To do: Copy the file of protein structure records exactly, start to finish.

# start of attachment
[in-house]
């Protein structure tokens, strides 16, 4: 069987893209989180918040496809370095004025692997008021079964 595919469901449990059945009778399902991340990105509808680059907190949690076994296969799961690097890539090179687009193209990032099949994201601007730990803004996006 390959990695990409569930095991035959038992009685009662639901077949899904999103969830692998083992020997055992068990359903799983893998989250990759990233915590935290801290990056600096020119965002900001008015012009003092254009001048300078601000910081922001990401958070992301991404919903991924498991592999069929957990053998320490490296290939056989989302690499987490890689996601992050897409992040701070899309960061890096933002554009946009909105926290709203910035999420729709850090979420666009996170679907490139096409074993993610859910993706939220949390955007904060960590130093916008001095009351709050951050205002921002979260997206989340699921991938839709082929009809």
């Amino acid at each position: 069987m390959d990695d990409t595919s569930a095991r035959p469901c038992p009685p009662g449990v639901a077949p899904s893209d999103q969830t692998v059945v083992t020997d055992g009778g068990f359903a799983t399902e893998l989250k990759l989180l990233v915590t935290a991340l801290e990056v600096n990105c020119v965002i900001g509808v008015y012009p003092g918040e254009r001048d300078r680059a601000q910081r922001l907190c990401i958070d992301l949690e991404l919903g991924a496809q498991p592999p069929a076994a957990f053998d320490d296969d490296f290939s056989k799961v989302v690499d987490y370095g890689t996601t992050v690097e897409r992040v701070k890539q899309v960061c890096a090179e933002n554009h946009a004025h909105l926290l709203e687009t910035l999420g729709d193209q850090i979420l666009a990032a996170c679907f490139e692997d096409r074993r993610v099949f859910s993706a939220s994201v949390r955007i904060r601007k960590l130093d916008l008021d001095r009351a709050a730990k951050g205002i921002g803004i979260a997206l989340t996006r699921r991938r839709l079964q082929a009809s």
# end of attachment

[in-house]
């Protein structure tokens, strides 16, 4: 069987893209989180918040496809370095004025692997008021079964 595919469901449990059945009778399902991340990105509808680059907190949690076994296969799961690097890539090179687009193209990032099949994201601007730990803004996006 390959990695990409569930095991035959038992009685009662639901077949899904999103969830692998083992020997055992068990359903799983893998989250990759990233915590935290801290990056600096020119965002900001008015012009003092254009001048300078601000910081922001990401958070992301991404919903991924498991592999069929957990053998320490490296290939056989989302690499987490890689996601992050897409992040701070899309960061890096933002554009946009909105926290709203910035999420729709850090979420666009996170679907490139096409074993993610859910993706939220949390955007904060960590130093916008001095009351709050951050205002921002979260997206989340699921991938839709082929009809």
């Amino acid at each position: 069987m390959d990695d990409t595919s569930a095991r035959p469901c038992p009685p009662g449990v639901a077949p899904s893209d999103q969830t692998v059945v083992t020997d055992g009778g068990f359903a799983t399902e893998l989250k990759l989180l990233v915590t935290a991340l801290e990056v600096n990105c020119v965002i900001g509808v008015y012009p003092g918040e254009r001048d300078r680059a601000q910081r922001l907190c990401i958070d992301l949690e991404l919903g991924a496809q498991p592999p069929a076994a957990f053998d320490d296969d490296f290939s056989k799961v989302v690499d987490y370095g890689t996601t992050v690097e897409r992040v701070k890539q899309v960061c890096a090179e933002n554009h946009a004025h909105l926290l709203e687009t910035l999420g729709d193209q850090i979420l666009a990032a996170c679907f490139e692997d096409r074993r993610v099949f859910s993706a939220s994201v949390r955007i904060r601007k960590l130093d916008l008021d001095r009351a709050a730990k951050g205002i921002g803004i979260a997206l989340t996006r699921r991938r839709l079964q082929a009809s």